ChickenGermany1118% (2)0072% (8)73% (8)0
Netherlands13654% (74)1% (1)6% (8)20% (27)19% (26)4% (5)
All13363% (84)31% (41)1% (1)3% (4)2% (3)1% (1)
UK9557% (54)43% (41)02% (2)2% (2)0
CattleGermany3281% (26)00003% (1)
Netherlands667% (4)017% (1)33% (2)17% (1)0
All3563% (22)46% (16)3% (1)
TurkeyUK3263% (20)50% (16)0003% (1)
Germany250% (1)00000
Netherlands1100% (1)00000
All1794% (16)
UK1100% (1)00000
PigGermany1392% (12)00000
Netherlands3100% (3)00000
All562966% (418)13% (81)6% (40)7% (44)7% (48)4% (25)

Table 1. Distribution of selected β-lactamase genes in E. coli from different hosts1 and countries.

1 The precise sources of strains can be found in Table S1. Those from meat products were counted as if they were from the corresponding animals.
2 blaCMY-611, probe name and the sequence was found in blaCMY-2 (AB212086.1[93:118])and blaCMY-13 (AY339625.2[4669:4694:r])
3 blaCMY_11, probe name and the sequence was found in blaCMY-2 (AB212086.1[569:592])and blaCMY-13 (AY339625.2[4195:4218:r]
4 bla MOX-cmy_9, probe name and the sequence was in bla MOX-cmy_9 (AF357599.1[379:402])
5 There were also 6 isolates labelled as from poultry and 4 from cats/dogs from Germany, one UK isolate from sheep and 2 from unknown German animals.
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Microarray analysis

The principle and methodology of the microarray have been described previously [22-24] and the probe content was described by Geue et al. [25] and can be found at: In addition, a description of the probes that generated positive signals among isolates can be found in Table S1. The blaCTX-M family probes identified genes only to group level (i.e. groups 1, 2, 8/25, 9) [26], and the blaSHV and blaTEM probes did not identify their precise alleles. The virulence probes allowed the detection of major pathotypes of E. coli such as enteropathogenic E. coli (EPEC), verotoxigenic E. coli (VTEC), enterotoxigenic (ETEC), extra-intestinal pathogenic E. coli (ExPEC) from humans and animals including avian pathogenic E. coli (APEC), and uropathogenic E. coli (UPEC) as described previously [23]. All probes were present on the array in duplicate, except probes for sul3, tet(A-G), blaTEM, which were singletons.

Hybridisation signals were normalised to the 50th percentile of the signal intensities of control genes: ihfA, gad, gapA, hemL and dnaE. Normalised signal intensities with values >0.1 were in 95% in agreement with positive PCR results for blaCTX-M-group-1 (n=248) and blaCTX-M-group-9 (n=95) and 100% agreement with four blaCTX-M-group-2, blaTEM (n=11) and blaSHV (n=5) [27]; a gene was therefore considered present if the complementary array probe(s) produced normalised signal intensity that was >0.1. Cluster analysis of isolates was performed with Jaccard coefficients and Unweighted Pair Group Method with Arithmetic Mean (UPGMA, Bionumerics 5.1, Gent, Belgium). Isolates were grouped where stated to form larger clusters at different similarity levels; when the similarity level is not indicated, a 40% similarity threshold was used.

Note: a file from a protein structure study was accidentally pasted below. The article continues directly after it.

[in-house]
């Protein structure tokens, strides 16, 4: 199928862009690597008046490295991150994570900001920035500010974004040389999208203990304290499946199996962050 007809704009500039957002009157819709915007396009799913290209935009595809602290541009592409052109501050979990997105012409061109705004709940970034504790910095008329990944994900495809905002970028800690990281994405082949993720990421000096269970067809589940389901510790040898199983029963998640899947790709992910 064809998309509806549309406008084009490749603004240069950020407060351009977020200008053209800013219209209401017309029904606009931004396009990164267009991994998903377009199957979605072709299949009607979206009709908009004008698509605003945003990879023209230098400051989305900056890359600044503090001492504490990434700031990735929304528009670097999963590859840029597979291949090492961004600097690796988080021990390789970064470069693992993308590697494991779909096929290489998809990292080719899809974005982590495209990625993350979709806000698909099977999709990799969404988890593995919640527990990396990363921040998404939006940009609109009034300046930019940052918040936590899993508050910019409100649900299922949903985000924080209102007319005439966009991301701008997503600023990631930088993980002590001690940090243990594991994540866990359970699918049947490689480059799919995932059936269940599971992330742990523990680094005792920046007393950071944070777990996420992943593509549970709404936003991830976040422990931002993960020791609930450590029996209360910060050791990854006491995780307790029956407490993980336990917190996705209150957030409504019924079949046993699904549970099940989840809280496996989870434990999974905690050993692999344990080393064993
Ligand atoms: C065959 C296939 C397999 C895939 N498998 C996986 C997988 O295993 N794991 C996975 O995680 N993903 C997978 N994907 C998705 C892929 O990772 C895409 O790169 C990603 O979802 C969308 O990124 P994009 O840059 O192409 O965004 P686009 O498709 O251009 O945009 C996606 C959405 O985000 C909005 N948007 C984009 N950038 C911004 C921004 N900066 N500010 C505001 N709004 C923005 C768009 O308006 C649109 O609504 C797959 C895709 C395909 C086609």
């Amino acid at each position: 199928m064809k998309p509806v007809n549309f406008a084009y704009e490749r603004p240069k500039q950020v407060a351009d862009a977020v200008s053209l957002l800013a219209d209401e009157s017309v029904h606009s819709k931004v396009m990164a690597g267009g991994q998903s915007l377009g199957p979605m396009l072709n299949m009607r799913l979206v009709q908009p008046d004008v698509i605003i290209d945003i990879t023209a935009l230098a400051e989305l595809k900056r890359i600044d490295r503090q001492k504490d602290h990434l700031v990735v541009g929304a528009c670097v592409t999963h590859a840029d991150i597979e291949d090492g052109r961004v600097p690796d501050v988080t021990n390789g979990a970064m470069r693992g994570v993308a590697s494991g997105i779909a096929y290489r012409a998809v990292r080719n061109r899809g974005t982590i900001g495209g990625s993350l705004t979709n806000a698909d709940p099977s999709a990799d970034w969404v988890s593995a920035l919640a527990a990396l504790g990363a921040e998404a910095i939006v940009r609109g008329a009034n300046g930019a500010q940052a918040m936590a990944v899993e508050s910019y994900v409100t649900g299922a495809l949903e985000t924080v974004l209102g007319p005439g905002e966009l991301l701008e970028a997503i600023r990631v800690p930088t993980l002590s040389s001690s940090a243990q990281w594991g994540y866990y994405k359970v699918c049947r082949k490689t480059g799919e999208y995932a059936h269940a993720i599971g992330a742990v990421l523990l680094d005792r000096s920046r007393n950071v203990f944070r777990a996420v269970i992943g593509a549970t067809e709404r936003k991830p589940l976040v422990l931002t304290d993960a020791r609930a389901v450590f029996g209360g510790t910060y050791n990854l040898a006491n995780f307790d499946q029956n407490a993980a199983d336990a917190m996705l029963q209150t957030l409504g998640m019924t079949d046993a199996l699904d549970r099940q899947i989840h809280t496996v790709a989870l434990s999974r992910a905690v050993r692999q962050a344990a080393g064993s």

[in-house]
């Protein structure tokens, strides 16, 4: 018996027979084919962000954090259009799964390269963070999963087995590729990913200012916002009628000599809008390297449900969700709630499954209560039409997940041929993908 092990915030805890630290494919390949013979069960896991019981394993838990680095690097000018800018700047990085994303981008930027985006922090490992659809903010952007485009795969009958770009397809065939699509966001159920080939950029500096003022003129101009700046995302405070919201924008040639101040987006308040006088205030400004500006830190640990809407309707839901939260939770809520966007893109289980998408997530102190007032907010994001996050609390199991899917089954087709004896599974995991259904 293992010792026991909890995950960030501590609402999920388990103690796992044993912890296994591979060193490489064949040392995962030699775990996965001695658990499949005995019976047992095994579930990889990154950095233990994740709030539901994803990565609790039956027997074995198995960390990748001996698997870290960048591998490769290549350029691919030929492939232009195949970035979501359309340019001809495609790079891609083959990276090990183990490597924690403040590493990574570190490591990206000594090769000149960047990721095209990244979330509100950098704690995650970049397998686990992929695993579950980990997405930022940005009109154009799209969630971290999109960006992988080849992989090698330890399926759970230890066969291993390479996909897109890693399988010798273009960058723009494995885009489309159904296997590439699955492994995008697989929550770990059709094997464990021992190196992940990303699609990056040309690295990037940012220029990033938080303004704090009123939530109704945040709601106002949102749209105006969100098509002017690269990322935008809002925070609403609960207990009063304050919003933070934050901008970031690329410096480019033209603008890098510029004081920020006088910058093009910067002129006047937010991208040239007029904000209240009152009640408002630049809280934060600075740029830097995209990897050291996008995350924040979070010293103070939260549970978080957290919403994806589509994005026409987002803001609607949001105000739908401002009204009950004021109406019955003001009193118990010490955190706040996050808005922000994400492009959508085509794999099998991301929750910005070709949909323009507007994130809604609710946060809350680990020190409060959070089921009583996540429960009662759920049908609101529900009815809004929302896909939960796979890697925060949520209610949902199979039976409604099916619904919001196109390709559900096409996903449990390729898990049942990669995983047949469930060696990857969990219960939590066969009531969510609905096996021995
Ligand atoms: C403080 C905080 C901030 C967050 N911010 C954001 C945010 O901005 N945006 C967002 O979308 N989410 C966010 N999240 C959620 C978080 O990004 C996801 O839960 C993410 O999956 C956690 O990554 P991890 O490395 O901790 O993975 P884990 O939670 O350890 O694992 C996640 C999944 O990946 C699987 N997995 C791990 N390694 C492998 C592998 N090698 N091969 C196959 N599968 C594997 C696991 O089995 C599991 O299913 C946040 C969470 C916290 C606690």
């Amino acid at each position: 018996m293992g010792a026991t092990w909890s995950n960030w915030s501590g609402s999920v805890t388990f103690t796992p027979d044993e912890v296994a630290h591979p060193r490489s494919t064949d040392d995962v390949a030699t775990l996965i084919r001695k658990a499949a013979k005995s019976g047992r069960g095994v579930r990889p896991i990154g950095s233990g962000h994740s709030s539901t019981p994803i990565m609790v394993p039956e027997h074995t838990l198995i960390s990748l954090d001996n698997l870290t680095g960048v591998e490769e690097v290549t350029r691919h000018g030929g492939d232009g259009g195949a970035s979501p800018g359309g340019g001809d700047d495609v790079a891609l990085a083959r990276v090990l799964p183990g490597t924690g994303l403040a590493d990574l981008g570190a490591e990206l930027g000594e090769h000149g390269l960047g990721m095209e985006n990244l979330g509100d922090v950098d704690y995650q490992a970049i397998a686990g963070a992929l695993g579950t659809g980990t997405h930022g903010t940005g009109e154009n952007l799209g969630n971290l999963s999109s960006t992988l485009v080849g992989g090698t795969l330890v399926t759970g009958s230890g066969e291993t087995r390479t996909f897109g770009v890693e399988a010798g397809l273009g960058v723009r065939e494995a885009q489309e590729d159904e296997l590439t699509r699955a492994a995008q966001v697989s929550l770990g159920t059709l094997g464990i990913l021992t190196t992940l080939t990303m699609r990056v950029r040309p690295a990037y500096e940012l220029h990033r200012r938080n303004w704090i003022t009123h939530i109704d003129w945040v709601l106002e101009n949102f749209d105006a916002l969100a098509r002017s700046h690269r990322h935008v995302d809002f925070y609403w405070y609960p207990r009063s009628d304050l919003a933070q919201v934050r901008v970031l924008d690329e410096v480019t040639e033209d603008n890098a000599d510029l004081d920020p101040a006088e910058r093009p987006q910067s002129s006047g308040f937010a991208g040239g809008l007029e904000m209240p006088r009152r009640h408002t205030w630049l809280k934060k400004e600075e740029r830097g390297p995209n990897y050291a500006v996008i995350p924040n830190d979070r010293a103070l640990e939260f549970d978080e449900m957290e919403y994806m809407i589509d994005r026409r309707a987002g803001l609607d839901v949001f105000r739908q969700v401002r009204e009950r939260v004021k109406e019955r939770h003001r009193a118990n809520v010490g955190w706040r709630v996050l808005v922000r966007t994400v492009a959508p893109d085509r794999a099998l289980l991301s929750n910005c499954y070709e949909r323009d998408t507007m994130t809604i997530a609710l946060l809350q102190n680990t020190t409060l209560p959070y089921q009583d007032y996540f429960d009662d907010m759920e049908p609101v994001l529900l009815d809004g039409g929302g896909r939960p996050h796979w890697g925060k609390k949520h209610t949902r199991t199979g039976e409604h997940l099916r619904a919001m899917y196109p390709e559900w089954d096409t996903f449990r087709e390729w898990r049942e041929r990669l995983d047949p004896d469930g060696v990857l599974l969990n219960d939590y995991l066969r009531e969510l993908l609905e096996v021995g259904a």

Analysis of the diversity of isolates

To assess the diversity of isolates from each country and host species, different similarity cut-off points were used to group isolates into larger clusters to facilitate their comparison. The number of isolates within each cluster from each host species and country was counted and the Simpson’s Index of Diversity (1 -D) was calculated [28]. The distribution of isolates from each country and species among those clusters was analysed. Where possible, genes specifically associated with, and hence potentially indicative of major clusters, were identified.

E. coli MLST typing

In order to estimate the relative importance of clonal spread versus horizontal gene transfer in the dissemination of ESBL genes, and to assess the association between virulence and resistance genes with genetic backbones of the host bacteria, isolates (n=313) representing different countries of origin or different host species were analysed by MLST according to the scheme described by Wirth et al. [29] following the guidelines given at


Pathotypes of E. coli isolates and the presence of major ESBL/ pAmpC β-lactamase genes.

Virulence genes and antimicrobial resistance genes identified by microarrays are listed in Table S1. Only 0.5% of isolates (n=3) were ETEC and harboured the fim41 (encoding F41 fimbria) and sta1 (encoding a heat-stable toxin) genes [30]. Fewer than 7.5% of the isolates (n=46) were EPEC (that contained eae encoding intimin) or VTEC, harbouring both eae and stx genes (the latter gene encoding Shiga toxins).

The majority of isolates were either commensal or ExPEC and typically harbouring prfB (encoding P-related fimbria, n=241, 38% of the isolates) and/or iroN (encoding the enterobactin siderophore receptor protein) or microcin genes; 13% of isolates (n=80) contained tsh (encoding a temperature-sensitive haemagglutinin), a gene often associated with APEC [31]. Hybrid pathotypes of ExPEC and EPEC were also identified: three isolates (0.5%) harboured both prfB and eae. In addition, about 20% of Dutch chicken isolates (n=28) harboured EPEC-associated genes [30] and nearly half (n=13) also carried tsh (Table S1).